Letters

Posted on 08 Oct 2007 at 6:16pm

Toll road doesn’t help the working class

I worked the polls this past week and as an election worker I was amazed to see how many people said they were just voting on the Trinity River and leaving the rest of their ballots blank.

Then I saw the full-page ad in The Dallas Morning News and the last piece of propaganda delivered to voters homes by the Vote NO team.

In the ad, we were informed to “skip to the end of your ballot and vote NO by voting AGAINST.”

I was appalled to see that people who want folks to exercise their right to vote were basically telling everyone to ignore the rest of the ballot and vote on this issue when in fact the other propositions affected us or they wouldn’t have been put on the ballot.

The other thing I found funny was that there were only four car lanes in their drawing and no toll booths in the picture on their flier either.

When you have companies like the Hyatt Reunion pushing a NO vote in their employee newsletter and the Methodist Hospital holding captive audience meetings for their employees telling them to vote NO on the Trinity, we wonder why we only have less than a 12 percent turnout for these elections.

Why don’t the Hyatt, Methodist Hospital and other corporations get involved and stand behind their employees to say let’s unite and work on changing things like the astronomical health care costs in this country and the loss of good paying jobs that affect the business and the employees?

While the Methodist Hospital was pushing their employees to vote NO they were turning around and cutting employees’ hours because of the cost of doing business, which is directly related to things like insurance costs, the uninsured and profits. Cutting hours had nothing to do with the Trinity.

When issues arise like health care costs, well-paying jobs and lower property taxes that affect the majority of us the working class and working poor the corporations and guys at the top then decide to back off and not force their opinions.

They don’t unite with employees to make life easier for the working class; they’re only worried about taking profits higher than they already are.

I know we have traffic problems but maybe we should have thought about it before ripping down single-family homes and replacing them with outrageously priced condos that add thousands of cars to our roads every day.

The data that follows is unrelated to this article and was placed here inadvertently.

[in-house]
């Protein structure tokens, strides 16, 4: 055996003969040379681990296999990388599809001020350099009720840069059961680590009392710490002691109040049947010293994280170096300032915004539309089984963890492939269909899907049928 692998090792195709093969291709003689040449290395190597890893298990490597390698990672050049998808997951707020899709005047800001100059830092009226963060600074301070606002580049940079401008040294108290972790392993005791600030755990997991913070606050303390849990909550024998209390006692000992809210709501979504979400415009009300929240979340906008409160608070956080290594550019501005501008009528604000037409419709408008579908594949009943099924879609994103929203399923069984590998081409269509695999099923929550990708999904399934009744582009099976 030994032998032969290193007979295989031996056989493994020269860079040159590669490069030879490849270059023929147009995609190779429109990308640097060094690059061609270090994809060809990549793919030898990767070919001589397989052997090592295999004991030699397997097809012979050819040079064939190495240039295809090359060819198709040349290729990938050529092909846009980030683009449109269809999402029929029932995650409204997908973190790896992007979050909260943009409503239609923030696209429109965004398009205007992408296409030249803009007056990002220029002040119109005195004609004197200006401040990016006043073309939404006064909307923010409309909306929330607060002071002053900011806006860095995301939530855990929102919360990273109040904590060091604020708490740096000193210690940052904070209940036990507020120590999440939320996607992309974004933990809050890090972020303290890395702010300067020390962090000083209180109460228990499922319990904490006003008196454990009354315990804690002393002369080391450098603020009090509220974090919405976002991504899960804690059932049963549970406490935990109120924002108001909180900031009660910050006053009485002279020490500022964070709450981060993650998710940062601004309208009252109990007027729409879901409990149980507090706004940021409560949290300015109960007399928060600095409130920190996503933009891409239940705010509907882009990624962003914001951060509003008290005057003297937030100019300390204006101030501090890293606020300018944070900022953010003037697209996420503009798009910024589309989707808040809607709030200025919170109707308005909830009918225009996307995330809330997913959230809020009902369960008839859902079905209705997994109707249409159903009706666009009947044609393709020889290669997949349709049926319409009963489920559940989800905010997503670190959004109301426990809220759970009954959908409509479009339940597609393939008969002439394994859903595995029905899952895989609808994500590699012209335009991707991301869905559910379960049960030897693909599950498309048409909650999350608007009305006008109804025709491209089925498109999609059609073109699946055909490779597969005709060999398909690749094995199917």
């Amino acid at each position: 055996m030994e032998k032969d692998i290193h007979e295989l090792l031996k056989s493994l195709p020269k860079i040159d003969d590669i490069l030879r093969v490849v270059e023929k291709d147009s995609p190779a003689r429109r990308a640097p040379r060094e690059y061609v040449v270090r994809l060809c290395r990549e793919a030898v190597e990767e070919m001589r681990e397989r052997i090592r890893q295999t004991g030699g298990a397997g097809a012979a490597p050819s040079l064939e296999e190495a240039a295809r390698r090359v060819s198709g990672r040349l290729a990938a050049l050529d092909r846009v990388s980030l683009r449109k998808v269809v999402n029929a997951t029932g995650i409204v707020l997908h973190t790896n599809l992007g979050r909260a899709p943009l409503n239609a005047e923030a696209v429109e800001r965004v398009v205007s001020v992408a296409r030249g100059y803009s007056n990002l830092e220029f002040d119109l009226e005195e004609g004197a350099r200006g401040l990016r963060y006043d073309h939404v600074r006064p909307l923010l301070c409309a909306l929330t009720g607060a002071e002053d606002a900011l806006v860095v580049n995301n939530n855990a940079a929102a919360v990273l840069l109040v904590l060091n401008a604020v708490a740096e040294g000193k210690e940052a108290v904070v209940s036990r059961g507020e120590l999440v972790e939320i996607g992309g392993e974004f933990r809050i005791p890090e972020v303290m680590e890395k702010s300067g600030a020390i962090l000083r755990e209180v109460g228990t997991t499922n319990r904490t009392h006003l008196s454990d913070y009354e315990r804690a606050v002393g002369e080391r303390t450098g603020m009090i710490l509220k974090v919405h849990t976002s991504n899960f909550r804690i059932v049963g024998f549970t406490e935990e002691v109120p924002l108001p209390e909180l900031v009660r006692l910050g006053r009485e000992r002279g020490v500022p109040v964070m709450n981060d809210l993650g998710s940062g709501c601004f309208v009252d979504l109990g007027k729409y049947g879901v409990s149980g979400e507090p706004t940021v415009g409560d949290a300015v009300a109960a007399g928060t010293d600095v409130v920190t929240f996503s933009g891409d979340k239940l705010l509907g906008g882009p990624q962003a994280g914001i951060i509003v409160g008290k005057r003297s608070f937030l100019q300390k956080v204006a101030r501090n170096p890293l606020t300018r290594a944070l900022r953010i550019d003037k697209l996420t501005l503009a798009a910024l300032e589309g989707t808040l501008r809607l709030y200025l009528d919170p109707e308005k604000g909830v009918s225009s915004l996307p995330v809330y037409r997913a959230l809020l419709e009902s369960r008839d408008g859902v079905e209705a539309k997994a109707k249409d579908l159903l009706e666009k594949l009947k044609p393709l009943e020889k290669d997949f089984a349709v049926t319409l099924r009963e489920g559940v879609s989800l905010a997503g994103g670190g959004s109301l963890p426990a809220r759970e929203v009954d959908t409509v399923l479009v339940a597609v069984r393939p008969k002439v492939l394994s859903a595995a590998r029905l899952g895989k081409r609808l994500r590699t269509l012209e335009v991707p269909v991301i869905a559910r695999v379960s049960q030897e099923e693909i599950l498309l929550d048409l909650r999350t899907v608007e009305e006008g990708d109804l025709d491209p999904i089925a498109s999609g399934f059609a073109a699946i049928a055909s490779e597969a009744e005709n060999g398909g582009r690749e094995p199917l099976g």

Once the working class is gone from the city because we can’t afford to live here anymore these same groups won’t care about us.

Wake up Dallas. Get a grip.

Mike Lo Vuolo
Dallas

Rare Reporter rarely right

I am writing to express my dislike of David Webb’s Rare Reporter column.

I’ve read Dallas Voice for close to 12 years now and have generally respected the paper and its columnists.

I have found from the last several months of Webb’s opinion writing that perhaps Dallas’ gay community is better off without his opinions. His conjecture, assumption and distortion of current events seems to serve no other purpose than to increase circulation.

Although I am sure that a mainstream paper would appreciate such expos?s to liven up their lifestyle pages, our community is in need of reporters/columnists that take the time to research their information and print what is known to be helpful and true in our small town.

I suppose the neighborhood tattler will always have a voice and opinions will always be written.

But in this time of advancement where our community needs leadership, guidance and hope, the town gossip will hopefully be left behind in the dust.

Tony Stevens
Dallas

We welcome letters from readers. Shorter letters are more likely to be printed, as are those that address only a single topic. On some weeks we receive more letters than we
can print. In that case, we print a representative sample. Letters are subject to editing for length and clarity, but we attempt to maintain the writer’s substance and tone. Include your home address and a daytime phone number for verification. Send letters to the senior editor, preferably by e-mail (editor@dallasvoice.com). Letters also may be faxed (214-969-7271) or mailed (Dallas Voice, 4145 Travis St., Third Floor, Dallas, TX 72504).

This article appeared in the Dallas Voice print edition November 9, 2007

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